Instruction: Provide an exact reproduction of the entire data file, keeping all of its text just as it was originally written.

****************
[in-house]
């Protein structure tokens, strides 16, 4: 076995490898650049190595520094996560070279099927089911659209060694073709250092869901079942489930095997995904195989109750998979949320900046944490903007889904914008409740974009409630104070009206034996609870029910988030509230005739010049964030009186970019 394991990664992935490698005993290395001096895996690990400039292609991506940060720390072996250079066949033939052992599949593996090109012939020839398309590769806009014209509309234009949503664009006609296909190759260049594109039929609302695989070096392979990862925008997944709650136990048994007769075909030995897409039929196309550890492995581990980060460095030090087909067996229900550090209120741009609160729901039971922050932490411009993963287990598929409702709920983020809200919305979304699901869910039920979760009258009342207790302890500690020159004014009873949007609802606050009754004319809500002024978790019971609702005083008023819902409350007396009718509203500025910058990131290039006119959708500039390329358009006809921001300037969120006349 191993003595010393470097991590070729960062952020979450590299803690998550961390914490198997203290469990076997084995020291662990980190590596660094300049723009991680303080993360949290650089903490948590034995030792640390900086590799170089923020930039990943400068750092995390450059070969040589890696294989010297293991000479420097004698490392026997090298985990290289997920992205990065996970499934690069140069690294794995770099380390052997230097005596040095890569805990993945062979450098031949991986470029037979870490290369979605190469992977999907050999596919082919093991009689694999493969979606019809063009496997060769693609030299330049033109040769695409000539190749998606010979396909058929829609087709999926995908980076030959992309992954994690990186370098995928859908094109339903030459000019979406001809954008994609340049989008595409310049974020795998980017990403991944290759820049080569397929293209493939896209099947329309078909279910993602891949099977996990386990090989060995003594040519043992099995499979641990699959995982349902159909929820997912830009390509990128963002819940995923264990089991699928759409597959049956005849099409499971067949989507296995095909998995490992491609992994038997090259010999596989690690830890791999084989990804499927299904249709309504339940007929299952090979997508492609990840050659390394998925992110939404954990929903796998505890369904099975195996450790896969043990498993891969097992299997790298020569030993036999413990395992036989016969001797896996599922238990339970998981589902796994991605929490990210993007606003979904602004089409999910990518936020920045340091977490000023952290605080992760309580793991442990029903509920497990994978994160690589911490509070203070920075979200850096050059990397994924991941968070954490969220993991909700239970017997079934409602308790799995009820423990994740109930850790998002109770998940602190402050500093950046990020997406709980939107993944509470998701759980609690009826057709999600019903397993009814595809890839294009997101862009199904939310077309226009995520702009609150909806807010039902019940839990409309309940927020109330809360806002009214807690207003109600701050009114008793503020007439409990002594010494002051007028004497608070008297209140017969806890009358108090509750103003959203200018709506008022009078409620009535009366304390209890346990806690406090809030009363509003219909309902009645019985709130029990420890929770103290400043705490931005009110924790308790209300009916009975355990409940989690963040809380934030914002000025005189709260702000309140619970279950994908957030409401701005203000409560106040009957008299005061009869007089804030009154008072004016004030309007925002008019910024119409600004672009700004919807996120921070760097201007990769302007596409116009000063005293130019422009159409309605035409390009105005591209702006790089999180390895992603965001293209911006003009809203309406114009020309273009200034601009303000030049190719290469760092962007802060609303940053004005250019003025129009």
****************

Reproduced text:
[in-house]
């Protein structure tokens, strides 16, 4: 076995490898650049190595520094996560070279099927089911659209060694073709250092869901079942489930095997995904195989109750998979949320900046944490903007889904914008409740974009409630104070009206034996609870029910988030509230005739010049964030009186970019 394991990664992935490698005993290395001096895996690990400039292609991506940060720390072996250079066949033939052992599949593996090109012939020839398309590769806009014209509309234009949503664009006609296909190759260049594109039929609302695989070096392979990862925008997944709650136990048994007769075909030995897409039929196309550890492995581990980060460095030090087909067996229900550090209120741009609160729901039971922050932490411009993963287990598929409702709920983020809200919305979304699901869910039920979760009258009342207790302890500690020159004014009873949007609802606050009754004319809500002024978790019971609702005083008023819902409350007396009718509203500025910058990131290039006119959708500039390329358009006809921001300037969120006349 191993003595010393470097991590070729960062952020979450590299803690998550961390914490198997203290469990076997084995020291662990980190590596660094300049723009991680303080993360949290650089903490948590034995030792640390900086590799170089923020930039990943400068750092995390450059070969040589890696294989010297293991000479420097004698490392026997090298985990290289997920992205990065996970499934690069140069690294794995770099380390052997230097005596040095890569805990993945062979450098031949991986470029037979870490290369979605190469992977999907050999596919082919093991009689694999493969979606019809063009496997060769693609030299330049033109040769695409000539190749998606010979396909058929829609087709999926995908980076030959992309992954994690990186370098995928859908094109339903030459000019979406001809954008994609340049989008595409310049974020795998980017990403991944290759820049080569397929293209493939896209099947329309078909279910993602891949099977996990386990090989060995003594040519043992099995499979641990699959995982349902159909929820997912830009390509990128963002819940995923264990089991699928759409597959049956005849099409499971067949989507296995095909998995490992491609992994038997090259010999596989690690830890791999084989990804499927299904249709309504339940007929299952090979997508492609990840050659390394998925992110939404954990929903796998505890369904099975195996450790896969043990498993891969097992299997790298020569030993036999413990395992036989016969001797896996599922238990339970998981589902796994991605929490990210993007606003979904602004089409999910990518936020920045340091977490000023952290605080992760309580793991442990029903509920497990994978994160690589911490509070203070920075979200850096050059990397994924991941968070954490969220993991909700239970017997079934409602308790799995009820423990994740109930850790998002109770998940602190402050500093950046990020997406709980939107993944509470998701759980609690009826057709999600019903397993009814595809890839294009997101862009199904939310077309226009995520702009609150909806807010039902019940839990409309309940927020109330809360806002009214807690207003109600701050009114008793503020007439409990002594010494002051007028004497608070008297209140017969806890009358108090509750103003959203200018709506008022009078409620009535009366304390209890346990806690406090809030009363509003219909309902009645019985709130029990420890929770103290400043705490931005009110924790308790209300009916009975355990409940989690963040809380934030914002000025005189709260702000309140619970279950994908957030409401701005203000409560106040009957008299005061009869007089804030009154008072004016004030309007925002008019910024119409600004672009700004919807996120921070760097201007990769302007596409116009000063005293130019422009159409309605035409390009105005591209702006790089999180390895992603965001293209911006003009809203309406114009020309273009200034601009303000030049190719290469760092962007802060609303940053004005250019003025129009």